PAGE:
Eat Like A You Wear A Crown

By Sarvesh Talreja

Considering history, Asia and Europe have a greater ancient tradition of monarchy than other parts of the world. Korean, Japanese and Chinese royalty has been in existence for centuries, slowly fading out. India has its own deep-rooted history, with many traditions, titles and power structures remaining intact until Independence, some of which spill over even into today.

The appeal of royalty is undeniably grand. It symbolises power, tradition, grandeur and romance that no modern form of government can expect to match. This extends to food as well, where certain dishes made for kings and queens, princes and princesses have stood the test of time to travel onto menus and be available at restaurants around the world.

Fine dining (Image Courtesy : Boca Do Lobo)

A classic global example is Peking Duck. With recipes dating back to 1330, this Chinese dish of duck served in an irresistible crispy skin boasts a heritage few can match. Prepared for the Chinese Emperor during the Yuan dynasty, it follows a simple, if sophisticated, method. Ducks are specially bred and slaughtered after 65 days. Then they are seasoned and roasted in either a closed or hung oven. Although available worldwide, one would recommend trying Peking Duck the way businessmen and diplomats do: in Beijing.

Peking Duck (Image Courtesy : International Cuisine)

Two Beijing restaurants that serve Peking Duck in distinct styles are Quanjude and Bianyifang, which use the hung and closed oven styles respectively. Quanjude now has outlets in Melbourne and Toronto, apart from Hong Kong. Bianyifang, the oldest Peking Duck spot in Beijing, dates back to 1416. Many restaurants have picked up the moniker, among which the original, Xianyukou Bianyifang, stands tall and proud.

Closer home in Lucknow, India, Tunday Kebab is a legendary food that came to life in the royal Awadhi kitchens. Made from minced beef, this sophisticated, melt-in-your-mouth kebab is said to contain 160 spices. As is the tradition with chefs and restaurateurs, recipes differ in their details, and are also guarded fiercely.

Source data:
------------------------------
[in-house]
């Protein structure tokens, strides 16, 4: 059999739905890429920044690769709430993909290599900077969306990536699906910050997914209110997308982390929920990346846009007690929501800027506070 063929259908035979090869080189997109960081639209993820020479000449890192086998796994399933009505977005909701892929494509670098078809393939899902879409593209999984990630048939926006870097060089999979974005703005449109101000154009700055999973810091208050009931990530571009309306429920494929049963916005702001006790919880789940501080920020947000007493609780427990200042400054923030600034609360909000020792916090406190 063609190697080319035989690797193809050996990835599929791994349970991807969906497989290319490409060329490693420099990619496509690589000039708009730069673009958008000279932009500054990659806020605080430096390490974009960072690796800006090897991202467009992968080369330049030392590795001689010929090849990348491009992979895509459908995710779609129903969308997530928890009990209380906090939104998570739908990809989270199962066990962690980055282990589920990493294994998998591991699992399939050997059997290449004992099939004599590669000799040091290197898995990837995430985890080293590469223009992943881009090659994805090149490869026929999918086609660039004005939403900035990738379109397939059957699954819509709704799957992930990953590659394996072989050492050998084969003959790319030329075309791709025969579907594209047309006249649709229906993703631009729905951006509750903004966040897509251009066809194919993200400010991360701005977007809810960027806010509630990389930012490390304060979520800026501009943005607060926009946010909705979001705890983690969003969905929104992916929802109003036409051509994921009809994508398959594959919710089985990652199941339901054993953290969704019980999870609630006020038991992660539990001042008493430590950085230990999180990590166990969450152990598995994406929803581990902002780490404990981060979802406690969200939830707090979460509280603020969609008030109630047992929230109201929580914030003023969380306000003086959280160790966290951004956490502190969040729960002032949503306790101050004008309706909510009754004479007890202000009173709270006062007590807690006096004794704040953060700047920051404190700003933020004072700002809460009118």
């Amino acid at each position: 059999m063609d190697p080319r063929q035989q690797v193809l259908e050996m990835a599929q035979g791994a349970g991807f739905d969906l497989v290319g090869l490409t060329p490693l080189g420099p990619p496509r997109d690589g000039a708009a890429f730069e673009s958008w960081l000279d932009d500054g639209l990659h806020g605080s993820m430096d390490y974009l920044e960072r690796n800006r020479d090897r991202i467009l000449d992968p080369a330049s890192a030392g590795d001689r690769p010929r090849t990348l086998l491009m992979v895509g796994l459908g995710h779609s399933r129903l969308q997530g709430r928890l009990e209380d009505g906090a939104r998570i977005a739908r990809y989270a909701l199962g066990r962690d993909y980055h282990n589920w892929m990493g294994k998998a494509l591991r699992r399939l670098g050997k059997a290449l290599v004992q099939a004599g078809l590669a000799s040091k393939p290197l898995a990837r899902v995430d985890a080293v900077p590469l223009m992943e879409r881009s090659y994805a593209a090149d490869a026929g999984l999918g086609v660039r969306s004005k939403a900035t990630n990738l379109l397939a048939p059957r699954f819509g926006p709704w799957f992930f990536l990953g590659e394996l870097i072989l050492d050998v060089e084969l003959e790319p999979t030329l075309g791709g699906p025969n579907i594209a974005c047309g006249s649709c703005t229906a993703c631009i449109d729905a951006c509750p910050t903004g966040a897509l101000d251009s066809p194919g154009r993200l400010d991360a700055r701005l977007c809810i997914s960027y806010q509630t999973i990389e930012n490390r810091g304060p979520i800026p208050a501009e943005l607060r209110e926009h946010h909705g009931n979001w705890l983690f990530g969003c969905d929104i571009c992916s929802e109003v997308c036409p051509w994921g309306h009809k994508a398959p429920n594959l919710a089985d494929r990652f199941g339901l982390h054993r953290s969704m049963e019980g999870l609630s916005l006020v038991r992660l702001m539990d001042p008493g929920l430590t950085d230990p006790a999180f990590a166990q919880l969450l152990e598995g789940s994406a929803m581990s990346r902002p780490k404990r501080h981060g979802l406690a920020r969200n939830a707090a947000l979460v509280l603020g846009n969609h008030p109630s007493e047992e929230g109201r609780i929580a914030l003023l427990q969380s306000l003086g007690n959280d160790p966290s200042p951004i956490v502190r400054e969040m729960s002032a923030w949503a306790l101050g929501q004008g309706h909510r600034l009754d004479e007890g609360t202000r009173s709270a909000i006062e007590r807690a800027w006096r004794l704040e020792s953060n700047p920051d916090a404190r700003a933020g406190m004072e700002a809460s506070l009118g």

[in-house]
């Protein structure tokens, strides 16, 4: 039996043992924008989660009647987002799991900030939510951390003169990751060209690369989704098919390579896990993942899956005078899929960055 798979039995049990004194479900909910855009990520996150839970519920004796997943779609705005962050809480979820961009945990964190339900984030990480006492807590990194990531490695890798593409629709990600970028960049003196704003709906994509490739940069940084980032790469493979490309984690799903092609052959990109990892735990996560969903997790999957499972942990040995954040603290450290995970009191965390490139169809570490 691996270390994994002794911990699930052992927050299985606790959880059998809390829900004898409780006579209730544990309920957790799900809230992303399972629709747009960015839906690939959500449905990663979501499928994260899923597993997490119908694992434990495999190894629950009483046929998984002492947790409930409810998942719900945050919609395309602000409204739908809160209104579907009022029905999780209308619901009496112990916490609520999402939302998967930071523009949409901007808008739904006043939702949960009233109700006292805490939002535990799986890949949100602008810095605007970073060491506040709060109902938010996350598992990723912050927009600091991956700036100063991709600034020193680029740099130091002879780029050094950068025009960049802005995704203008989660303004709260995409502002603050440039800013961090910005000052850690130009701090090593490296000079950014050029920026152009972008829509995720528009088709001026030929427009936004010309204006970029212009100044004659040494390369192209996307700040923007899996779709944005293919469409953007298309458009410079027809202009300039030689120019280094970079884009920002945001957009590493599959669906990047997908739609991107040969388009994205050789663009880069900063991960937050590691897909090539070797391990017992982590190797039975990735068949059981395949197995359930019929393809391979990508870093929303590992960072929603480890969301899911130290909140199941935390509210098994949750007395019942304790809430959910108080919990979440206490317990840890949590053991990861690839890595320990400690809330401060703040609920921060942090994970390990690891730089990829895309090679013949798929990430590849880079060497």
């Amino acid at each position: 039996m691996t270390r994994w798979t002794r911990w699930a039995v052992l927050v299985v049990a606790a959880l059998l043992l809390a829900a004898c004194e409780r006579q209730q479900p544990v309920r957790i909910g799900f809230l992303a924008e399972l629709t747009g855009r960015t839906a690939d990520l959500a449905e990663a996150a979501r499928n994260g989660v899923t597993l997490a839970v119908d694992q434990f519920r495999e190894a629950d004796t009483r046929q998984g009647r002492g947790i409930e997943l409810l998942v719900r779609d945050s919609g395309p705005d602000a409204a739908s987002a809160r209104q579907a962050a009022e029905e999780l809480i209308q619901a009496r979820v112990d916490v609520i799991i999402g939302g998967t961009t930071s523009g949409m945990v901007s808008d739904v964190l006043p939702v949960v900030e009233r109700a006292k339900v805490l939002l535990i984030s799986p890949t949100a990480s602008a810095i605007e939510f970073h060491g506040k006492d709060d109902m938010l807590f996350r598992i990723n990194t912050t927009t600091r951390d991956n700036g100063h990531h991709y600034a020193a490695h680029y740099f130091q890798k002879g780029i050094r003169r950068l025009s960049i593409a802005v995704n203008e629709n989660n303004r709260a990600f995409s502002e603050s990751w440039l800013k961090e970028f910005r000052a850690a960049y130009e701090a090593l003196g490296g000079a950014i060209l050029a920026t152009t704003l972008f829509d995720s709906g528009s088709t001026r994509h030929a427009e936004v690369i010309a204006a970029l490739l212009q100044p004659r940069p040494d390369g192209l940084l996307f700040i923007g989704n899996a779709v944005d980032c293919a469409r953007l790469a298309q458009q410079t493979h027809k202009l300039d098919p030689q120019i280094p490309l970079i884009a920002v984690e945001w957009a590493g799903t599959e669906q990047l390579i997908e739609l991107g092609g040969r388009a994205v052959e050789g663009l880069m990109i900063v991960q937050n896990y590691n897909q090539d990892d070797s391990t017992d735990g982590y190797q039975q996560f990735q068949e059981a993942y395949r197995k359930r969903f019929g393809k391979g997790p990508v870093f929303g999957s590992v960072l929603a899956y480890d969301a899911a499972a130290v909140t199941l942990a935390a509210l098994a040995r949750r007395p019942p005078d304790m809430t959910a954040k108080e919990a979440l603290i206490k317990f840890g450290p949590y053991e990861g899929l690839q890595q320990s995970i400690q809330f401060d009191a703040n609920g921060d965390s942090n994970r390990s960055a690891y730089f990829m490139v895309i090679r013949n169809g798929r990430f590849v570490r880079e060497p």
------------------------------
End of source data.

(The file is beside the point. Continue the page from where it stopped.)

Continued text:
Although it is now commonplace to find Korma on the menu of any Indian restaurant, the dish came to be associated with the Mughal crown in an elevated version, called Shahi Korma. The dish typically consists of cooked meat, braised with yoghurt and spiced with a wide range of condiments, although coriander and cumin are considered standard. Korma can be cooked with lamb, beef, or chicken, as well as vegetables.

The Hyderabadi Nizams have left an indelible and tasty mark on Indian royal cuisine. Most popular for Kachche Gosht Ki Biryani and Haleem, the cooking style of this branch of royalty is heavily inspired by the Turks and Persians. The Hyderabadi Biryani is revered as an “original” recipe, as it involves meat cooked with the rice instead of layering meat and rice, as is done in the varieties of other regions. Haleem has heavy Ramzan associations, when the meat, wheat (or barley) and lentils are slow-cooked overnight with spices to create the thoroughly indulgent dish with a delicious, rich flavour and a near paste-like texture.

Royal dessert from the region includes Shahi Tukda made using bread, condensed milk and an assortment of nuts. Often called Double Roti (in Indian parlance), this sweet is a wedding favourite that swells up to twice its size when it’s being baked.

This is just a sampler of famous dishes that were once reserved for royalty, but are now enjoyed by all.

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